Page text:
For MUTEK’s fourteenth edition, the festival promoters selected the nudge-and-wink slogan “You never forget your first time.” It’s not without good reason. For those who until now have kept a timid distance from this trailblazing festival of digital creativity – maybe not so sure if electronic music was “their thing,” or maybe not enough for a $40 splurge – then keep on reading, dear friend, because MUTEK is thinking of you.
As always, the heart of the programming is in the nightly lineups known as the Nocturnes – the ones with the heftiest price tags, but also the greatest array of potential discoveries. For the cost of a single ticket, you’ll have your run of three venues all at a hop and a skip away from each other in the heart of the Quartier des spectacles at the corner of Ste-Catherine street and St-Laurent. Bouncing between them is a huge part of the fun, and with short-and-sweet sets that average an hour in length, you’ll never have a chance to get bored.
From 10 or 10:30pm until 3am – or 6am if you go on Saturday night (for the same price!) – you’ll have your run of about 10 different artists each night split between Metropolis and the Société des arts technologiques, with the styles canvassing a wide array from highly danceable and bass-heavy techno or house to more eclectic explorations infused with twists of hip-hop, soul, funk, jazz, or swing.
Here at MUTEK, the creative canvas is left wide open. From old-fashioned turntabling to full live bands, from analog hardware to the latest mixing software on their laptop – and, most crucially, every conceivable combination in between – the artists delight in making full use of the freedom. Gawking at the workmanship is a huge part of the show.
Looking to the remaining days, Saturday night’s extended Nocturne will be a packed-house affair with deep moving beats until the early hours, as German minimal takes over Metropolis from 2am on with Âme and Efdemin, following on the heels of some bouncier Barcelona house by John Talabot right before. Meanwhile at the SAT, Tokimonsta and Nosaj Thing will be guaranteed to get you going.
Tonight’s Nocturne promises to be heavy on the face-melting visuals, as well as some old and new Canadian creators – namely, a new experimental project by Montrealer Ghislain Poirier, and a great new discovery named Graze closing out the night, both at the SAT. Global electronic music webzine Resident Advisor is presenting the Metropolis lineup, featuring the textured cinematic soundscapes of Jon Hopkins and Robert Hood’s stark Detroit minimal techno.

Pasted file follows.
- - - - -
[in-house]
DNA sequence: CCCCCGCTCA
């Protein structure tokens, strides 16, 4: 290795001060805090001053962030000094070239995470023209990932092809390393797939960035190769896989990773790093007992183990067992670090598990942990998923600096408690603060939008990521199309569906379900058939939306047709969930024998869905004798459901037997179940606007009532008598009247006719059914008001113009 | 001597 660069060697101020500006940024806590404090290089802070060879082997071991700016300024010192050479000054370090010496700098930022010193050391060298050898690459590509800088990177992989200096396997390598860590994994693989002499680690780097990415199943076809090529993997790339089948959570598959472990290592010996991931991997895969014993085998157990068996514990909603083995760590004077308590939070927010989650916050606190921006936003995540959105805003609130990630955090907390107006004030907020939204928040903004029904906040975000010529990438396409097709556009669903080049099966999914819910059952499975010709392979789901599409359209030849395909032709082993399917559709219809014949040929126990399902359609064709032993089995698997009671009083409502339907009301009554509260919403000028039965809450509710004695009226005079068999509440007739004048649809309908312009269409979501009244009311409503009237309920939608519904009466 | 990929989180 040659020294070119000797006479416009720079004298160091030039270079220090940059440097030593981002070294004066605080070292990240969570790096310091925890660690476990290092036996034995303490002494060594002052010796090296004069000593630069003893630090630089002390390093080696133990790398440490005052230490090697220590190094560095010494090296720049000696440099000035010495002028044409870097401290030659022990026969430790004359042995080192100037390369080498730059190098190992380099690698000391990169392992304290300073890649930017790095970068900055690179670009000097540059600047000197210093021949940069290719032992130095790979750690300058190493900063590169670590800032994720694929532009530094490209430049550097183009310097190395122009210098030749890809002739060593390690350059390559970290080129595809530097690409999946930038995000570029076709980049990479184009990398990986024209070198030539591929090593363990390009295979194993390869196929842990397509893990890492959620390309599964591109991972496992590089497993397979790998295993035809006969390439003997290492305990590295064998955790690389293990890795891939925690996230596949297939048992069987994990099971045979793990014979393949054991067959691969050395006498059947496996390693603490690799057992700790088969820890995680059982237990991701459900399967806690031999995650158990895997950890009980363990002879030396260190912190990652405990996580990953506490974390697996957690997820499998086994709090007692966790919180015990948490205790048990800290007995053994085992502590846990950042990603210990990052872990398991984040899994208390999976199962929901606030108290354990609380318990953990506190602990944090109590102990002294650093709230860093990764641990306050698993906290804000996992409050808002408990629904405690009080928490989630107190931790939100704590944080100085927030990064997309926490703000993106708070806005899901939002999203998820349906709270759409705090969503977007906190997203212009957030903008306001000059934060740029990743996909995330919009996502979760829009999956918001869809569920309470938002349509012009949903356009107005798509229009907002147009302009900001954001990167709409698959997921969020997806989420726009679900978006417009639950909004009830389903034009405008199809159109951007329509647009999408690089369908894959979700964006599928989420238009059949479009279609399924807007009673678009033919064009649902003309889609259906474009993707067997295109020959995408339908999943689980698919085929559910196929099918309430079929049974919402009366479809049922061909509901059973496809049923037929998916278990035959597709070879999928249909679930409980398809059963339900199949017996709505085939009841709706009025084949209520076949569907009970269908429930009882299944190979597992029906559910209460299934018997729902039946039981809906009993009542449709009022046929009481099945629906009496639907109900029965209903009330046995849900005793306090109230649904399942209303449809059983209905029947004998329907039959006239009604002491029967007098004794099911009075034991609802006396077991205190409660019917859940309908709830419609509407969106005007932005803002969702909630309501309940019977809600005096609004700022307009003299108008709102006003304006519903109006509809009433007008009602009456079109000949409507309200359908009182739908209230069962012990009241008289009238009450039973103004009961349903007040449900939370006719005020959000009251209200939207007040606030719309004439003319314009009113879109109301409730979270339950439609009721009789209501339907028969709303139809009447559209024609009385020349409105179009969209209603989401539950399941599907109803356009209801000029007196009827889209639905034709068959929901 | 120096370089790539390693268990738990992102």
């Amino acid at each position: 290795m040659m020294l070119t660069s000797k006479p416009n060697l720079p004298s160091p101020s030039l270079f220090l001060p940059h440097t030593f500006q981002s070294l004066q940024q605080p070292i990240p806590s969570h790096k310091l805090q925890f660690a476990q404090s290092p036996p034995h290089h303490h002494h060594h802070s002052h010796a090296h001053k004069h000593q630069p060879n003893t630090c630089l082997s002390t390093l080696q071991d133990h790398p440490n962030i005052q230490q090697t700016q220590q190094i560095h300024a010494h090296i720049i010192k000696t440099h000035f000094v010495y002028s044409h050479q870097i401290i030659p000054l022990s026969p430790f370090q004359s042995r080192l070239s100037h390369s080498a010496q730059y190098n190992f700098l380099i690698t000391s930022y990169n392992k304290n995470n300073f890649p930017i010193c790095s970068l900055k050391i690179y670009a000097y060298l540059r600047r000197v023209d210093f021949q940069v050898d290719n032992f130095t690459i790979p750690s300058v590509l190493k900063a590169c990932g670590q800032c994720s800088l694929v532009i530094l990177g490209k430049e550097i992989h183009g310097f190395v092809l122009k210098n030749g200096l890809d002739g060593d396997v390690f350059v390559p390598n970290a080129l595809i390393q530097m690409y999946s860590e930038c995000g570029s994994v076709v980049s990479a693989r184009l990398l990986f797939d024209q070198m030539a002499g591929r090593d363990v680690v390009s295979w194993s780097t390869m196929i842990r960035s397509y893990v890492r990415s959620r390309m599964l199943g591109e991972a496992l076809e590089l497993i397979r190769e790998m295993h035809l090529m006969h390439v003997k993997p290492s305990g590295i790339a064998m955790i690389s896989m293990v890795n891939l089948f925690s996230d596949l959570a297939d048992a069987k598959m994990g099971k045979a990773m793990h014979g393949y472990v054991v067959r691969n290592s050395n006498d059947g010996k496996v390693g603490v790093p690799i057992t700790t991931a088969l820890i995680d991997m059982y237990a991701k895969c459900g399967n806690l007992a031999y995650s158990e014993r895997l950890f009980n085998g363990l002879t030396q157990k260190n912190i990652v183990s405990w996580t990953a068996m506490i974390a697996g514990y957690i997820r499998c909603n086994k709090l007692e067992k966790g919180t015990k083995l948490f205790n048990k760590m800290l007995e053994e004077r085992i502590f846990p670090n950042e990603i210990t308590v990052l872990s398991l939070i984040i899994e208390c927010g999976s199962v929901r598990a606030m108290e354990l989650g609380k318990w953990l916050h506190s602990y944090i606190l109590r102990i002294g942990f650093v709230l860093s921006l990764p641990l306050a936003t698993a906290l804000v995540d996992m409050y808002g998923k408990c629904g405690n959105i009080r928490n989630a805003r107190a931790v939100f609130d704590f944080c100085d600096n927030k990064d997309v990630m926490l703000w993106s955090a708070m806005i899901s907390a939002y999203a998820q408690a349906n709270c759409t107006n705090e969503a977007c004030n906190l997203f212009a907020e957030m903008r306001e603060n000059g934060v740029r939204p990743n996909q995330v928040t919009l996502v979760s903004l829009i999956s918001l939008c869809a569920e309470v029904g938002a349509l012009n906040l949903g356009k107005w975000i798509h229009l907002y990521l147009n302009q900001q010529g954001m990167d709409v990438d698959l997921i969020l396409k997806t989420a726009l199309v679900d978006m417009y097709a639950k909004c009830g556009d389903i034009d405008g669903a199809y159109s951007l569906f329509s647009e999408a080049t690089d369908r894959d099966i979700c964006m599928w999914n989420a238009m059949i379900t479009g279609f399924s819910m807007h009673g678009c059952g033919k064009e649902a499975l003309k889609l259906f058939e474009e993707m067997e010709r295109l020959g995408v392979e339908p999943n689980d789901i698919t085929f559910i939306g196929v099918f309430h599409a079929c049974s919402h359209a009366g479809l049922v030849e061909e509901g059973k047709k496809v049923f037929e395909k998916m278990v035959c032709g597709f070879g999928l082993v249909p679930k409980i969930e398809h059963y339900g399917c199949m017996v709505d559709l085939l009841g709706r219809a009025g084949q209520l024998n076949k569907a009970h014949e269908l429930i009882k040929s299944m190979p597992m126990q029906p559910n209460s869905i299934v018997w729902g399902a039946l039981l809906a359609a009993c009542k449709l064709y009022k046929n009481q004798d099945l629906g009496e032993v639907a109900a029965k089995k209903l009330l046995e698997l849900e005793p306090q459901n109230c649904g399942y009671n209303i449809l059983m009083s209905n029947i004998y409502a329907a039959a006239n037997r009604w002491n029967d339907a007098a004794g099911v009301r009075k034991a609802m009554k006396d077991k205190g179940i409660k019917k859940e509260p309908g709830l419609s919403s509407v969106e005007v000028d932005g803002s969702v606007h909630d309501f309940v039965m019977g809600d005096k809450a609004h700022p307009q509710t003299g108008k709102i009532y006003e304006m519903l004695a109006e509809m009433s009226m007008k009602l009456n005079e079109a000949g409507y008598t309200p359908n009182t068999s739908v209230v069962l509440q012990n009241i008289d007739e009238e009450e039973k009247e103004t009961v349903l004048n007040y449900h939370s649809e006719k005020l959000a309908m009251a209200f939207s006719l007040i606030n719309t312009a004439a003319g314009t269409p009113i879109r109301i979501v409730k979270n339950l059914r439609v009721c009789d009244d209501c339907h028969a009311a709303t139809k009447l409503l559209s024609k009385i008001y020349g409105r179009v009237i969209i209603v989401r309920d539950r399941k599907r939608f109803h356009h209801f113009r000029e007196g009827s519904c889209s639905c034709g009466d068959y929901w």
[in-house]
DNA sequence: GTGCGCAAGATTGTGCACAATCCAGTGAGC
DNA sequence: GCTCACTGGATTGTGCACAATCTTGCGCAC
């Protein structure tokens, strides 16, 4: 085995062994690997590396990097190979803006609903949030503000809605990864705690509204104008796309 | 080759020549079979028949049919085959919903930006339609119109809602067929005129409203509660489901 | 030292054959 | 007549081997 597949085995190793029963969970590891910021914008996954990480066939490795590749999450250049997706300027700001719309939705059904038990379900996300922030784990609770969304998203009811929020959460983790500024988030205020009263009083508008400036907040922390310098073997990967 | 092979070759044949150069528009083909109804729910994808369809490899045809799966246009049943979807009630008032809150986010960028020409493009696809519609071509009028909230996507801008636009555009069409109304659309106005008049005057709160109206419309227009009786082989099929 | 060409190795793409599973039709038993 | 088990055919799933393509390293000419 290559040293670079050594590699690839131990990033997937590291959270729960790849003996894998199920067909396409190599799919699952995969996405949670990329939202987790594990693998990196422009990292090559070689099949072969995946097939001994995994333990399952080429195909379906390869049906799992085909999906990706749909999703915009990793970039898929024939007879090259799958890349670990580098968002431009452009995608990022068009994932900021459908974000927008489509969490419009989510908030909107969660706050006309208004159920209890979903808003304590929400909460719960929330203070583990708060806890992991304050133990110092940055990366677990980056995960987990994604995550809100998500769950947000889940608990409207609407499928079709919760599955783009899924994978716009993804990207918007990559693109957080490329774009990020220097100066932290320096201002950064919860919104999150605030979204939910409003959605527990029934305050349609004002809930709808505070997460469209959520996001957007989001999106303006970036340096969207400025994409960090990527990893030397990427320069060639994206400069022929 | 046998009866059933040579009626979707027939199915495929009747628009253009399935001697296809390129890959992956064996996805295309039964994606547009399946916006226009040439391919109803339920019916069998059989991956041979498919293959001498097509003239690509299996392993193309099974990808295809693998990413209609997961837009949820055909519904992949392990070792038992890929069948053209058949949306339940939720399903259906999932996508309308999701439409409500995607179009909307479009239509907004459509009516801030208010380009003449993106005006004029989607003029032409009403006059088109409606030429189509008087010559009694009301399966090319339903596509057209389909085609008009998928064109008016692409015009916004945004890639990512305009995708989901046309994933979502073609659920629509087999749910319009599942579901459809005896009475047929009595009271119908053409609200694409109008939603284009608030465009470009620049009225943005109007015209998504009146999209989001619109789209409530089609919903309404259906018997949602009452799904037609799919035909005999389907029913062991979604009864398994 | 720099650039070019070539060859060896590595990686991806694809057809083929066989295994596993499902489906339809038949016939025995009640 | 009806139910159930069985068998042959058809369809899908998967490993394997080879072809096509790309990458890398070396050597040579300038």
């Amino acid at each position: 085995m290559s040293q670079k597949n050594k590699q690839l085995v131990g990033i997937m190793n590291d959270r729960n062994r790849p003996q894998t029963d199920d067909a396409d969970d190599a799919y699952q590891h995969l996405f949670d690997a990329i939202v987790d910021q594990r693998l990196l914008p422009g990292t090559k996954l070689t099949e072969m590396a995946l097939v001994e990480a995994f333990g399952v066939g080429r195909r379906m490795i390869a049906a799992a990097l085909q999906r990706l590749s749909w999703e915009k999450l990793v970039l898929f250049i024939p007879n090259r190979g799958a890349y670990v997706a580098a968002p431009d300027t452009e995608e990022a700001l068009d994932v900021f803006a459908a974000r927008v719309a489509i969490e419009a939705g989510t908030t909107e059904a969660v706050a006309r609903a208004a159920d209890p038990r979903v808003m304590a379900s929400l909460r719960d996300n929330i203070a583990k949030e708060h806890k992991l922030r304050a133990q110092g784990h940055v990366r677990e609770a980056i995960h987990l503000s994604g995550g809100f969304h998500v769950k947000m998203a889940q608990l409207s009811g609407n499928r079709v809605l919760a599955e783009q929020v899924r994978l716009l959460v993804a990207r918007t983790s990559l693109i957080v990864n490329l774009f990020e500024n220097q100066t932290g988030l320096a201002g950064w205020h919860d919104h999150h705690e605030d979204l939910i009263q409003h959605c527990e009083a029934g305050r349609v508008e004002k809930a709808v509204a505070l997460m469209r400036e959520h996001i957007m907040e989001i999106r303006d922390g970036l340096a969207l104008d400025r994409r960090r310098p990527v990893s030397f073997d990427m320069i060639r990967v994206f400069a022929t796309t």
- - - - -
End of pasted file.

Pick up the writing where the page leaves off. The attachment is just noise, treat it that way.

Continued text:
And if neither the SAT nor Metropolis are speaking to you, you can also duck into the more laid-back atmosphere of the Monument-National tonight or tomorrow night to check out the free Play series exploring creations with a more conceptual bent. In that same vein (the free one), you can stop by the new 2-22 5th floor lounge today from 5 to 7pm for some top-notch talent at the free Expérience series, featuring deep minimalist DJ HEAR, one of the most creative and engaging rising stars on the Montreal deep house circuit. Or swing by for the final and extended Expérience tomorrow from 3 to 8pm, where a local-heavy roster of underground discoveries awaits in an intimate daytime setting (and a wonderful new building).
If your evening calls for a dose of high culture, then MUTEK’s got you covered there too. The frequently mind-bending A/Visions series delivers the most inspired and engrossing creations ever to occupy a concert hall. If you’re looking for one this year – and also a great opportunity to experience the exquisite new Maison symphonique at an affordable rate – then I strongly suggest you head to MUTEK on Sunday evening for a once-in-a-lifetime performance by German minimal etherealists Pantha du Prince, in a highly anticipated collaboration with Norwegian collective The Bell Laboratory. There will be bells – three tonnes of bells. Need I say anything more?
MUTEK 2013 runs until June 2nd in the Quartier des Spectacles. You can view the full program here.